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This diagram of the six principal chakras of the Hindu Kundalini-Yoga system was drawn by Robert Beer and rendered into colour at the studio of Marc Baudin in Jaipur, India. The composition shows a naked yogin seated upon a triangular vajra-rock formation, with the faint outline of Mount Kailas appearing in the background. The yogin sits in vajra-posture with his hands behind his thighs, his long black locks of matted hair hang freely about his shoulders and back, and his eyes are focused in a concentrated gaze on the ajna-chakra between his eyebrows.
Ascending from the tip of his penis and through the axial centre of his body is the central channel or median psychic nerve, which is known in Sanskrit as the sushumna-nadi or 'most refined nerve-channel'. The central channel is traditionally described as ascending from the base of the spine to the crown aperture of the head, and on either side of it are the two subsidiary 'lunar and solar' channels. The white lunar channel, known as the ida-nadi or 'channel of comfort', ascends to the left of the central channel, and carries the white cooling male essences (semen) of the moon. And the red solar channel, known as the pingala-nadi or 'tawny channel', ascends to the right of the central channel, and carries the red heating female essences (uterine blood) of the sun. In certain Indian yogini or Shakti-Tantra traditions the polarities of these two subsidiary channels may sometimes be reversed. In this painting the two subsidiary channels are shown to arise from the small white crescent moon and golden sun in the yogin's left and right testicles. They then ascend on either side of the spine or central channel until they finally curve below the crown of the head and descend to the left and right nostrils. The terminations of these two channels are shown here extending twelve finger-widths beyond the yogin's nostrils, with the tip of the white lunar channel touching the centre of the white crescent moon that adorns his left earring, and the tip of the red solar channel touching the golden-red sun at the centre of his right earring. Yogins and Mahasiddhas are often described as wearing the sun and moon as ear ornaments, and the Sanskrit term for earring is kundala, which has the same root as kundalini, meaning 'coiled or circling'.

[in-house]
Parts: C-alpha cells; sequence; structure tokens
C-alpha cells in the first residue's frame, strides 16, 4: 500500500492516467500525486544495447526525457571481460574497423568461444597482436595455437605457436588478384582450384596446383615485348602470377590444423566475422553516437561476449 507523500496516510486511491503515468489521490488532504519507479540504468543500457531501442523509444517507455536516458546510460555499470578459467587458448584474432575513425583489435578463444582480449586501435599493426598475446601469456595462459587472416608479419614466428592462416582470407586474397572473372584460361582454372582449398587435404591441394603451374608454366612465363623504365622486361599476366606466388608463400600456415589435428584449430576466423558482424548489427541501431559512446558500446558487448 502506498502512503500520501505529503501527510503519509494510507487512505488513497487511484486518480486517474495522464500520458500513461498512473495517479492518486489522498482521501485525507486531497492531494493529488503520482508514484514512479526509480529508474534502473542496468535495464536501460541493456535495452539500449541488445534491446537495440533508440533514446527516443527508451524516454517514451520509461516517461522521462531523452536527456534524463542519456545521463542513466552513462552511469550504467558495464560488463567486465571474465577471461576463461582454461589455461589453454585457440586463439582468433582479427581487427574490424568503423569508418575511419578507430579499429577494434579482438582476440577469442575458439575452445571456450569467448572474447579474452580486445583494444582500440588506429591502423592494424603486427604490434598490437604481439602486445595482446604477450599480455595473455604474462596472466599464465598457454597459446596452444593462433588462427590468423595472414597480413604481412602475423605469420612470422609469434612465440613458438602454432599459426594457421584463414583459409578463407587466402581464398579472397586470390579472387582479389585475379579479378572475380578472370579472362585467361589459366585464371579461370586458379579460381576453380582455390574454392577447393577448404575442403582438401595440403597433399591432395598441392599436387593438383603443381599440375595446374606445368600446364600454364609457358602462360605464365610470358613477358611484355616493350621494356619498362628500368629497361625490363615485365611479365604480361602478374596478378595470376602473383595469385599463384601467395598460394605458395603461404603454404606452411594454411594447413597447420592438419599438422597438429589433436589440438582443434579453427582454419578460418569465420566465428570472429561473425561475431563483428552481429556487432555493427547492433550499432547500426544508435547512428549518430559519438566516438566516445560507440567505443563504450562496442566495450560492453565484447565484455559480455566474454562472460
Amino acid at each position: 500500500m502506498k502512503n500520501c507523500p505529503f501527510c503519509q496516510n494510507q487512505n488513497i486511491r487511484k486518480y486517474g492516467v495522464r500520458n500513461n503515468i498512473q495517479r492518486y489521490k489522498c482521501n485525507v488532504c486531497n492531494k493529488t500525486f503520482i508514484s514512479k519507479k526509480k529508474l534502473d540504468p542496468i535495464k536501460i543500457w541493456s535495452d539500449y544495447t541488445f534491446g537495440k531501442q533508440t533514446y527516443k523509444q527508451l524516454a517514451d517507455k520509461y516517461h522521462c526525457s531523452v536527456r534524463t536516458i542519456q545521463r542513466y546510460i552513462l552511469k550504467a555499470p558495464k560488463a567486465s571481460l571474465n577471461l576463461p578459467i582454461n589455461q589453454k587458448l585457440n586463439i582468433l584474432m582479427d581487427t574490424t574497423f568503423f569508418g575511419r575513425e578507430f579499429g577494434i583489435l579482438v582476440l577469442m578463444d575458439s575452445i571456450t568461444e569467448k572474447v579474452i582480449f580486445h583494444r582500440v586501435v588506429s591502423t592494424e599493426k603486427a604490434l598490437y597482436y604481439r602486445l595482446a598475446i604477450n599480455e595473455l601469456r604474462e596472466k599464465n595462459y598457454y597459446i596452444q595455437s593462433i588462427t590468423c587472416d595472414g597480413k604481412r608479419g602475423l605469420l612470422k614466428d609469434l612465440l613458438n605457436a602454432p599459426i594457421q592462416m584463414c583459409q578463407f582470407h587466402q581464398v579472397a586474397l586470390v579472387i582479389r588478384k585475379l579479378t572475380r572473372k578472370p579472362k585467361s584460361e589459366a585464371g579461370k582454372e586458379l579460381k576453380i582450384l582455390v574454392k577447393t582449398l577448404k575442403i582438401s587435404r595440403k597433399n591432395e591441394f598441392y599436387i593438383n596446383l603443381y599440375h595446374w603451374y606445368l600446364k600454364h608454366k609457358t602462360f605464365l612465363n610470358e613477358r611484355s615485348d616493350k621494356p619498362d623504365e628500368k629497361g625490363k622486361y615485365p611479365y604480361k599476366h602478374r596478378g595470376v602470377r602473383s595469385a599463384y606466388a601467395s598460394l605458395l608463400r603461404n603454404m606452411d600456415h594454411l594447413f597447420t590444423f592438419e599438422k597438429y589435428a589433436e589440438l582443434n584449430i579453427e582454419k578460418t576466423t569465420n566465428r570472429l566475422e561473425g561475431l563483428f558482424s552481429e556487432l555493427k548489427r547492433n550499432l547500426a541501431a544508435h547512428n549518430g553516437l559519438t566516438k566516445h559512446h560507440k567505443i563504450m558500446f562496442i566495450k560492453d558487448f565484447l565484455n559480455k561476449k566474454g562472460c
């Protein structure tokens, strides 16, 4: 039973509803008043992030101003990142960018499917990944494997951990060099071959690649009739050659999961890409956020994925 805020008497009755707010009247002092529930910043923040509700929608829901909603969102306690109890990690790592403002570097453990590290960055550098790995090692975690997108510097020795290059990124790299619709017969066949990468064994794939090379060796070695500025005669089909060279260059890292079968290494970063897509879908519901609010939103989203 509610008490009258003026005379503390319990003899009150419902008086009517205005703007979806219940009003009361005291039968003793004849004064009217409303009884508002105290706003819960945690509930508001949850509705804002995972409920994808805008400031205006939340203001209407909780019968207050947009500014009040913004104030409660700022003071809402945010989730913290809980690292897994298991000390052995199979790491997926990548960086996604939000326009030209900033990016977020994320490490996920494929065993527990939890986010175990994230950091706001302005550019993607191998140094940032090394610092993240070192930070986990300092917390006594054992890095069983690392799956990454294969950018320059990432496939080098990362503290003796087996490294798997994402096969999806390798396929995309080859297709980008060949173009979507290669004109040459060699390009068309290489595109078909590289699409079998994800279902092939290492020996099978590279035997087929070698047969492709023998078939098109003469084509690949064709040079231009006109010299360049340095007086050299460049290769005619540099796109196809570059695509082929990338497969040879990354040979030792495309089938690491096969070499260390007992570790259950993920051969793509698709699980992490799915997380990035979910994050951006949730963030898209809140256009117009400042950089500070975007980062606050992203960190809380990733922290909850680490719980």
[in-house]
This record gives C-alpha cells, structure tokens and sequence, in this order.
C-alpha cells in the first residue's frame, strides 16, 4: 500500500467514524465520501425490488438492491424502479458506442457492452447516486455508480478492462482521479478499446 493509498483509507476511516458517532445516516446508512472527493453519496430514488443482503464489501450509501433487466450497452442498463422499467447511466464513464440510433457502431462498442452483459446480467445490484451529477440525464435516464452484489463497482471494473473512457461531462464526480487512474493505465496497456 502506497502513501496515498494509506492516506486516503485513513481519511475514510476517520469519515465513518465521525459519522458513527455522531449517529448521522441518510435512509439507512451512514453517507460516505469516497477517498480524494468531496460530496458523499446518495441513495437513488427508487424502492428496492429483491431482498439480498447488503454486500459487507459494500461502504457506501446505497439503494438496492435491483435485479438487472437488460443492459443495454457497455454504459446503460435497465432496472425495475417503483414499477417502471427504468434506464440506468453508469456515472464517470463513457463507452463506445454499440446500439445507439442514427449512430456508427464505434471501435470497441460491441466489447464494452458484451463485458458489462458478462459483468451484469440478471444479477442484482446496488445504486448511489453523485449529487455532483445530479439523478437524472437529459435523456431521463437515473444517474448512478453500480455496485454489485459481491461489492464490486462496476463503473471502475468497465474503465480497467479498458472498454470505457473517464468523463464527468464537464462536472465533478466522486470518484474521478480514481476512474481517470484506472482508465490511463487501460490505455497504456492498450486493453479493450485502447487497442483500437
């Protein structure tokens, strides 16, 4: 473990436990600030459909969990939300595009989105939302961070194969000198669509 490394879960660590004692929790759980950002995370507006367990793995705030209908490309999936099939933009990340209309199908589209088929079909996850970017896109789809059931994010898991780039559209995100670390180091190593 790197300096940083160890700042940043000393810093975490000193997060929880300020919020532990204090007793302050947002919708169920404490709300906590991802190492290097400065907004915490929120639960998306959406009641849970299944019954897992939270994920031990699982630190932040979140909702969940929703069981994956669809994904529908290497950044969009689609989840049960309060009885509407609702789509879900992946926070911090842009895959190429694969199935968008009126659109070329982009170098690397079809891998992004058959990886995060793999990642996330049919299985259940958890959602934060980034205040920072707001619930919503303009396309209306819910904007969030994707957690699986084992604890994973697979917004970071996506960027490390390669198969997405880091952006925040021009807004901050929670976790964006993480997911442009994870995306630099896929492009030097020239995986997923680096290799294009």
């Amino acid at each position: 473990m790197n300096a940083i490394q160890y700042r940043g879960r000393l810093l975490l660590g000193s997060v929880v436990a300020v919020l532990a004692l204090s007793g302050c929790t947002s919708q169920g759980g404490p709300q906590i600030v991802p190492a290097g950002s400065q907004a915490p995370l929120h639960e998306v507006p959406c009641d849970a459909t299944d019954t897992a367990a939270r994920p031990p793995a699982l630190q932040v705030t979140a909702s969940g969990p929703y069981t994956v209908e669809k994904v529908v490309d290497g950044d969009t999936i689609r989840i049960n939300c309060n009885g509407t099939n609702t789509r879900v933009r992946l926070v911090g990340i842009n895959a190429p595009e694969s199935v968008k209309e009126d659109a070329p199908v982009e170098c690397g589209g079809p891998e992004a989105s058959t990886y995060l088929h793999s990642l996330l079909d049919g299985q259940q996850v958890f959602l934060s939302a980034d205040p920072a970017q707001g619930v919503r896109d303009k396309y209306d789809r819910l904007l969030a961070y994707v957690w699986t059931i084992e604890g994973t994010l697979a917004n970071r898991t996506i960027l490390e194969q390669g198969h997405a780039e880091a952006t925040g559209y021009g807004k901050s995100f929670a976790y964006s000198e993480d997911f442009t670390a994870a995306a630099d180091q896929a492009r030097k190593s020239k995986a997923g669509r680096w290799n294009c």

At various points along their ascent the lunar and solar channels cross over the central channel, creating constricting 'knots' or nerve-plexuses, which are known as nadi-chakra or 'channel wheels'. These constricting knots restrict the flow of the vital energies or 'winds' into the central channel, upon which the 'mind' travels as 'breath' or prana. In both the Hindu and Buddhist chakra systems there are said to be 72,000 psychic nerves or channels that permeate the 'subtle body'. Numerically these are derived from the eight main directional channels of the heart chakra, which divide into three (24), then into three again (72), and finally into a thousand refined branches (72,000). Purification of these 72,000 nadis is attained through the yogic practices of pranayama or breath-control, and hatha-yoga. The term 'Hatha Yoga', meaning 'forceful or violent union', is composed of the two bija syllables HA and THA of the sun and moon, symbolizing the red solar energy of the pingala-nadi and the white lunar energy of the ida-nadi, being 'forced' (hatha) into union (yoga) in the sushumna-nadi or central channel.
At the base of the central channel in the perineum is the muladhara-chakra, or 'root-bearing wheel', in which the serpent-goddess Kundalini Shakti lies coiled and dormant. She is traditionally described as having three-and-a-half coils, which is symbolically associated with the three-and-a-half days of her menstrual cycle. But when she is awakened her head enters the base aperture of the central channel and she ascends like a thread passing through a hollow reed as she seeks to unite with Shiva, her white lord and counterpart, who resides at the crown of the head. The muladhara-chakra has four red petals and bears the yellow square of the earth element on its central dais. Within this square are the symbols of a downward-pointing triangle enclosing the LAM syllable of the earth element, and a golden Shiva lingam around which the serpent Kundalini is coiled. The muladhara's presiding deity is Ganesha, its goddess is Dakini, its animal is an elephant, its elemental deity is the earth-goddess Prithvi, and is four petals are inscribed with the Sanskrit syllables: vam, sam, sham, sam.